As families prepare to gather for the Thanksgiving holiday, some hospitals across the country are overwhelmed by COVID cases and staff shortages, and increases related to holiday gatherings could make the situation worse.
A potentially week-long shutdown of a New York emergency department on Monday was triggered by a staff shortage after unvaccinated health workers were not allowed to continue working due to rule of State. The Mount Sinai South Nassau Emergency Room in Long Beach will refer patients to its Oceanside Emergency Department.
Denver officials said hospitals were filling up, with about 80% of people hospitalized for COVID not being vaccinated, 9News reported. Denver Health CEO Dr Robin Wittenstein told the outlet their system was “on the verge of collapse.”
“We are here today because too many people chose not to get the vaccine even though they were eligible,” Denver Department of Public Health and Environment executive director Bob McDonald said.
The University of Iowa hospital is also concerned about the hardship as cases of COVID and flu are on the rise. In Dubuque County, hospitalizations for COVID are still as high as they were a year ago before vaccines were made available.
“It’s cold now, and people are going to be inside, and everyone’s sick of it,” Chief Medical Officer Theresa Brennan said. “People are hungry for human contact. And because of that, it’s likely people will be less strict about gathering, masking, distancing than they were last year.”
The Upper Midwest cold hospitals, particularly in Michigan and Minnesota, are also filled with COVID-19 patients who are mostly unvaccinated.
Although the availability of vaccines has made family reunions safer, health experts fear that large groups in hot spots, especially with unvaccinated people, could worsen COVID outbreaks during the holidays.
For the holidays, “We encourage people who gather to do so safely after being fully immunized, as we’ve been saying for months,” said Dr Rochelle Walensky, director of the Centers for Disease Control and Prevention.
Also in the news:
►Milwaukee Mayor Tom Barrett urged residents to get vaccinated against COVID-19 on Tuesday as cases are on the rise, with an average of 267 cases per day and around three deaths per day in the county.
►Steve Burton, who starred in “General Hospital” for over 30 years, was fired from the show for failing to comply with a vaccination warrant, he posted on Instagram.
► Massachusetts hospitals facing limited capacity must cut back on non-essential and non-urgent scheduled procedures under an emergency order following a staff shortage due to the pandemic.
Today’s figures: The United States has recorded more than 47 million confirmed cases of COVID-19 and more than 773,000 deaths, according to data from Johns Hopkins University. Global totals: Over 258 million cases and 5.1 million deaths. More than 196 million Americans – 59% of the population – are fully immunized, according to the CDC.
??What we read: COVID has pushed a decades-long shortage of emergency medical services workers in Michigan into crisis. How long before people call 911 and it takes too long for help to arrive, if ever?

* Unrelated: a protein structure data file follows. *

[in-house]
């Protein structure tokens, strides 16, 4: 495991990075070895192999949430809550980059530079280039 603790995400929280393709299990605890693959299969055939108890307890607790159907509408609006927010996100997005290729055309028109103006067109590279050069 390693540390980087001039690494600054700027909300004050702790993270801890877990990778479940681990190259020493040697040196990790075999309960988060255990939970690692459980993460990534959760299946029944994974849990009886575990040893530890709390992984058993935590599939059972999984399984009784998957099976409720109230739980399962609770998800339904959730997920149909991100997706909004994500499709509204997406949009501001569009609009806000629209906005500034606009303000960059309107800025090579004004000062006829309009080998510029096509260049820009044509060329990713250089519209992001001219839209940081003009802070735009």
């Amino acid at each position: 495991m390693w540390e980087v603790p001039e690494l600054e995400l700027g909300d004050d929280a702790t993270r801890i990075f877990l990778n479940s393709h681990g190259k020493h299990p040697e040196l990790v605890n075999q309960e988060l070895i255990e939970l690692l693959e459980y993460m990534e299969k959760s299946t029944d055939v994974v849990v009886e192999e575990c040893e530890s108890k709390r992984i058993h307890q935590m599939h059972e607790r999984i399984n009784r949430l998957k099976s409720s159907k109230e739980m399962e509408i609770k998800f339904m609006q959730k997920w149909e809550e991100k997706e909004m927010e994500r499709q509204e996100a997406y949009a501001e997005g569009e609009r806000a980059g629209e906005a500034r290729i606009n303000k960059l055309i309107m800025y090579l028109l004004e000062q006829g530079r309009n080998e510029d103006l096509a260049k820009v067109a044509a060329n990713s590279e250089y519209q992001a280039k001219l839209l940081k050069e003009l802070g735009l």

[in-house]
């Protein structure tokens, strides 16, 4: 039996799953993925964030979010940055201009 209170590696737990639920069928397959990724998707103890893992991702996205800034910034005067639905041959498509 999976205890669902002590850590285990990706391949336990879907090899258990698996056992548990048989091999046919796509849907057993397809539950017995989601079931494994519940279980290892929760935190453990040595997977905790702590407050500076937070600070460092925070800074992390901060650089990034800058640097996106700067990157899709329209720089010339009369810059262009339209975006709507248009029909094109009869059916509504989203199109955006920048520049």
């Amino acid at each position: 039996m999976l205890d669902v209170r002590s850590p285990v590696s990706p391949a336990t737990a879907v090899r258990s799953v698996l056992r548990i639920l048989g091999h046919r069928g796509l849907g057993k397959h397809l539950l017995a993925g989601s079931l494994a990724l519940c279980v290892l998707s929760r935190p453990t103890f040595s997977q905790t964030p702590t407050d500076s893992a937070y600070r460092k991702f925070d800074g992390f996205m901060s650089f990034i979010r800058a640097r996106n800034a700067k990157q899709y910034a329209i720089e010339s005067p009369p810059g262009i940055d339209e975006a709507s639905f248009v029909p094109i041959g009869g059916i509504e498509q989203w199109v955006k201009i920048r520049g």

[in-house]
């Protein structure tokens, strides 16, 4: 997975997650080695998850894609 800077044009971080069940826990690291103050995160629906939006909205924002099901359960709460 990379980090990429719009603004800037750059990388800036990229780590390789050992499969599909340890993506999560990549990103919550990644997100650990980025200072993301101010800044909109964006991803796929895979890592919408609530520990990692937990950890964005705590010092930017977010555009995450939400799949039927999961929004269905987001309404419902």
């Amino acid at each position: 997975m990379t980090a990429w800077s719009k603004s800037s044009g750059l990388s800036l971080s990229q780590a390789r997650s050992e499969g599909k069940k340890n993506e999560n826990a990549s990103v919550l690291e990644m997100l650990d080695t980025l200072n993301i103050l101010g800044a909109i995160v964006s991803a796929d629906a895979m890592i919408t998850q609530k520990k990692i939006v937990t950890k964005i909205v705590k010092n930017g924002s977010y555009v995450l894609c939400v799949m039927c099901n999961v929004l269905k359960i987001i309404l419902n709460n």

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Medical, education and transit entities fight over exemptions from Tennessee’s new COVID law
Dozens of Tennessee health care, higher education and consulting entities last week requested an official exemption from the new state law that strictly prevents businesses from applying COVID-19 restrictions.
The legislation, enacted earlier this month by Governor Bill Lee, prohibits most private companies from requiring COVID-19 vaccines or proof of vaccination. But the bill included a provision for entities at risk of losing significant federal funds if they followed Tennessee’s new law, such as federal contractors, transportation authorities, and healthcare providers who treat Medicare or Medicare patients. Medicaid.
The Tennessee comptroller began accepting exemption requests on November 15 and received 76 by the end of the week, although legitimate requests were slightly lower due to some duplicate and erroneous submissions. So far, denials have been rare.
Of the 76 requests, five were refused and 44 are pending approval.
– Melissa Brown, The Nashville Tennessean
Is Another Major Wave Of COVID-19 Heading To Kentucky?
Perhaps, say some local health professionals who have observed a gradual increase in new cases. The recovery follows a sharp decrease in cases that followed a summer flare-up caused by the delta variant.
“I think… if you look across the country, we clearly see another wave,” said Dr. Jon Klein, associate dean of research at the University of Louisville School of Medicine.
“If you look at the places that are booming, I have a hard time finding evidence that we are an exception,” said Klein, a member of a local COVID-19 task force made up of health officials. “We just have too many people who are not vaccinated.”
New infections and the rate of positive COVID-19 cases have been increasing for a few weeks after falling in mid-October.
Kentucky reported 44 new deaths on Monday, 822 new cases – the highest Monday in four weeks. Saturday and Sunday – with 2,048 and 1,018 new cases, respectively – were also the worst Saturday and Sunday of the month.
– Deborah Yetter and Sarah Ladd, Louisville Courier-Journal
Contribution: The Associated Press